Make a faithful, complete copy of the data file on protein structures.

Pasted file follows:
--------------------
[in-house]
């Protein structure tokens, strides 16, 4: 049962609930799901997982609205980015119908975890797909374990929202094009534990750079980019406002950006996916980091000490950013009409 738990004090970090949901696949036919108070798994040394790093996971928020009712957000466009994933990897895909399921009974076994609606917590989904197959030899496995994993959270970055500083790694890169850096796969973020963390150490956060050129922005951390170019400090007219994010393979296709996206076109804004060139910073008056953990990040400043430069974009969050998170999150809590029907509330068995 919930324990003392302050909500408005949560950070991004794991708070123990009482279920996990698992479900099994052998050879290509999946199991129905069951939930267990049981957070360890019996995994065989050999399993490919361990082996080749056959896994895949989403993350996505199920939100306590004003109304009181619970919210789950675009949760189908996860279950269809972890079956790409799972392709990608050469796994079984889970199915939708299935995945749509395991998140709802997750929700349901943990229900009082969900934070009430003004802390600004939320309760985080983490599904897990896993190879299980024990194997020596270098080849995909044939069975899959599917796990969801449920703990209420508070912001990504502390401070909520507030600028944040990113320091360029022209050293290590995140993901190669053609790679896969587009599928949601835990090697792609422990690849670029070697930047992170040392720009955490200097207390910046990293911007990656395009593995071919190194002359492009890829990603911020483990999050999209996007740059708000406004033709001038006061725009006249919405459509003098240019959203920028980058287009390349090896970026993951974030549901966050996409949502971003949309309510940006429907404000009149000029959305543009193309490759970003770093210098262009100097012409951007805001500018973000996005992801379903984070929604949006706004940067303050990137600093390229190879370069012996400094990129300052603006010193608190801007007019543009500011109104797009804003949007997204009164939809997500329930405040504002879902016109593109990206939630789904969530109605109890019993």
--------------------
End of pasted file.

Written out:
[in-house]
């Protein structure tokens, strides 16, 4: 049962609930799901997982609205980015119908975890797909374990929202094009534990750079980019406002950006996916980091000490950013009409 738990004090970090949901696949036919108070798994040394790093996971928020009712957000466009994933990897895909399921009974076994609606917590989904197959030899496995994993959270970055500083790694890169850096796969973020963390150490956060050129922005951390170019400090007219994010393979296709996206076109804004060139910073008056953990990040400043430069974009969050998170999150809590029907509330068995 919930324990003392302050909500408005949560950070991004794991708070123990009482279920996990698992479900099994052998050879290509999946199991129905069951939930267990049981957070360890019996995994065989050999399993490919361990082996080749056959896994895949989403993350996505199920939100306590004003109304009181619970919210789950675009949760189908996860279950269809972890079956790409799972392709990608050469796994079984889970199915939708299935995945749509395991998140709802997750929700349901943990229900009082969900934070009430003004802390600004939320309760985080983490599904897990896993190879299980024990194997020596270098080849995909044939069975899959599917796990969801449920703990209420508070912001990504502390401070909520507030600028944040990113320091360029022209050293290590995140993901190669053609790679896969587009599928949601835990090697792609422990690849670029070697930047992170040392720009955490200097207390910046990293911007990656395009593995071919190194002359492009890829990603911020483990999050999209996007740059708000406004033709001038006061725009006249919405459509003098240019959203920028980058287009390349090896970026993951974030549901966050996409949502971003949309309510940006429907404000009149000029959305543009193309490759970003770093210098262009100097012409951007805001500018973000996005992801379903984070929604949006706004940067303050990137600093390229190879370069012996400094990129300052603006010193608190801007007019543009500011109104797009804003949007997204009164939809997500329930405040504002879902016109593109990206939630789904969530109605109890019993």